Long-time volunteer Debbie Naude said, “During COVID, I shopped at Trader Joe’s for four different seniors. I’d use different baskets for each one. The people at TJs got to know their names, wrote them on the paper bag. One guy started writing notes to them on the receipts and saying how much he was looking forward to meeting them in person! That gave them a real kick and an incentive to get out.

“When we visit, we’re not just checking off a box, the way a home health care nurse might. We have conversations with them about their lives and their interests. Because of those conversations, I’ve been introduced to new books, movies and great places to travel. Volunteering has been a gift to me.

“One of my favorite clients is no longer able to leave her house much because of mobility issues. She’ll ask me to bring her flowers from her beautiful garden, they are so magnificent, and insists I take some home with me every time. We became great friends. I love spending time with her.

“I’ve learned so much from volunteering and the people I’ve met. I love to hear about their lives and travels, and look at photos from when they were young. The connection works both ways; they have made my life so much richer, broadened my horizons.”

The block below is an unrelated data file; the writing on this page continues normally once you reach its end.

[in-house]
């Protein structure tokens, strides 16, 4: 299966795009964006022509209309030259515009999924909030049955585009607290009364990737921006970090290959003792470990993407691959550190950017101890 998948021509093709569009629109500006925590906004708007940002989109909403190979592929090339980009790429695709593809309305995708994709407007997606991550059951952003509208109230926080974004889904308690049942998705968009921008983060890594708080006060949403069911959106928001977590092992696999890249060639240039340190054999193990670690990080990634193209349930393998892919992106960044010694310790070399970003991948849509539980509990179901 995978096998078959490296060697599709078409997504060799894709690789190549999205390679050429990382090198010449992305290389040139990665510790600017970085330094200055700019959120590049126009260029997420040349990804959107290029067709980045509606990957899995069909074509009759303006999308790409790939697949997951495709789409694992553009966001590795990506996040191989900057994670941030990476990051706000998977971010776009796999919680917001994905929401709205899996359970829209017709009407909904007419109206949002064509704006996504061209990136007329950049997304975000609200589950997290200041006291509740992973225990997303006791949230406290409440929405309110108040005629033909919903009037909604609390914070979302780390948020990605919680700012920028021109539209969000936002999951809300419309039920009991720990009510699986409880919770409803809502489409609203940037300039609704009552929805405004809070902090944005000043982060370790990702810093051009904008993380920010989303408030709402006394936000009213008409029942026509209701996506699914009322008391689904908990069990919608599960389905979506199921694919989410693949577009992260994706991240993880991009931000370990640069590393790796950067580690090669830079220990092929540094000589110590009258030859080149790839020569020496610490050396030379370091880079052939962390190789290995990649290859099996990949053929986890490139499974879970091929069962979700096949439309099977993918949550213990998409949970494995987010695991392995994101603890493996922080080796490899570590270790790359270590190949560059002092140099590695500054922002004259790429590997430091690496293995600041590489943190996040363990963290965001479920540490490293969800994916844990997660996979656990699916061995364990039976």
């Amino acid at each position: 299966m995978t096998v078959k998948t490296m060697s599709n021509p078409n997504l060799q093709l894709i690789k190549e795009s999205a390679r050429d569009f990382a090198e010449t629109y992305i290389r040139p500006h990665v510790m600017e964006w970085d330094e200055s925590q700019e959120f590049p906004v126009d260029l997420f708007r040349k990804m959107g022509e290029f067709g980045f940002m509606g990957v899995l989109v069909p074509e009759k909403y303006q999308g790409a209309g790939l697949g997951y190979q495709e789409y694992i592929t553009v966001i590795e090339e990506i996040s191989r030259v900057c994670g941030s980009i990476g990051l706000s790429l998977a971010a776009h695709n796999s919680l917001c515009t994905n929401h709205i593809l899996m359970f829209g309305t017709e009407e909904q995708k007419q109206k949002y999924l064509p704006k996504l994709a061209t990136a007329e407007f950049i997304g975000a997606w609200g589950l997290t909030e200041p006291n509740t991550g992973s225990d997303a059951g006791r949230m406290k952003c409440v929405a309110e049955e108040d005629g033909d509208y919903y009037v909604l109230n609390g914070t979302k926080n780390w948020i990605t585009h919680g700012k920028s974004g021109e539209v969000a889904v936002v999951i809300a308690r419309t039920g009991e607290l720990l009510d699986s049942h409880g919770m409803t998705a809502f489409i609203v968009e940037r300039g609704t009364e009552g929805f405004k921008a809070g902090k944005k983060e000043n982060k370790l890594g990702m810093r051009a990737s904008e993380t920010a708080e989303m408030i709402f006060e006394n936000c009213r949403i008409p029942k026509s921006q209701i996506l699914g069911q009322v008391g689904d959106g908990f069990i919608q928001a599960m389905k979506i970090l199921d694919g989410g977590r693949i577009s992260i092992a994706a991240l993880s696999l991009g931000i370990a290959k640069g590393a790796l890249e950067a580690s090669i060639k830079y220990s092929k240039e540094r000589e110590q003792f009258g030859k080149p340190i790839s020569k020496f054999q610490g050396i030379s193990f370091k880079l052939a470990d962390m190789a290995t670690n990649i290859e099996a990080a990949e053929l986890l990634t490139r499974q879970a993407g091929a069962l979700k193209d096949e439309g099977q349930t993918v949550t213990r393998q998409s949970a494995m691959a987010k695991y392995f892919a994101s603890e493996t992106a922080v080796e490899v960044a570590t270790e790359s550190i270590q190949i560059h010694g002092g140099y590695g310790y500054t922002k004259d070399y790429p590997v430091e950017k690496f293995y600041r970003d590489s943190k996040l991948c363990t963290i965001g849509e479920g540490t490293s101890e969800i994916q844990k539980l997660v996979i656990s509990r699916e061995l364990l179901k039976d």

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Several of “Stu News” articles about Susi Q’s events are displayed in the lobby

“The services are customized to whatever the client needs,” Redman said.

Here’s how it works. “Those interested set up an appointment for enrollment and answer a series of questions including their present and future goals. We look at the big picture to determine what resources they need. Then they sign the paperwork. There’s no fee to enroll.”

Members can be rich or poor, makes no difference. Evidently, companionship is what matters most to people as they age regardless of socio-economic status. Nor do most seniors want to burden their adult children with their needs.

Susi Q also offers support groups for clients with chronic illnesses.

“We look for what can be taken off the caretaker’s plate so that he/she can spend more quality time with their loved one,” Redman said. “It’s the first time I’ve worked in such a narrowly focused community, and it feels very good because you really get to see the results of the work you’re doing because it’s so concentrated.”

End-of-Life discussions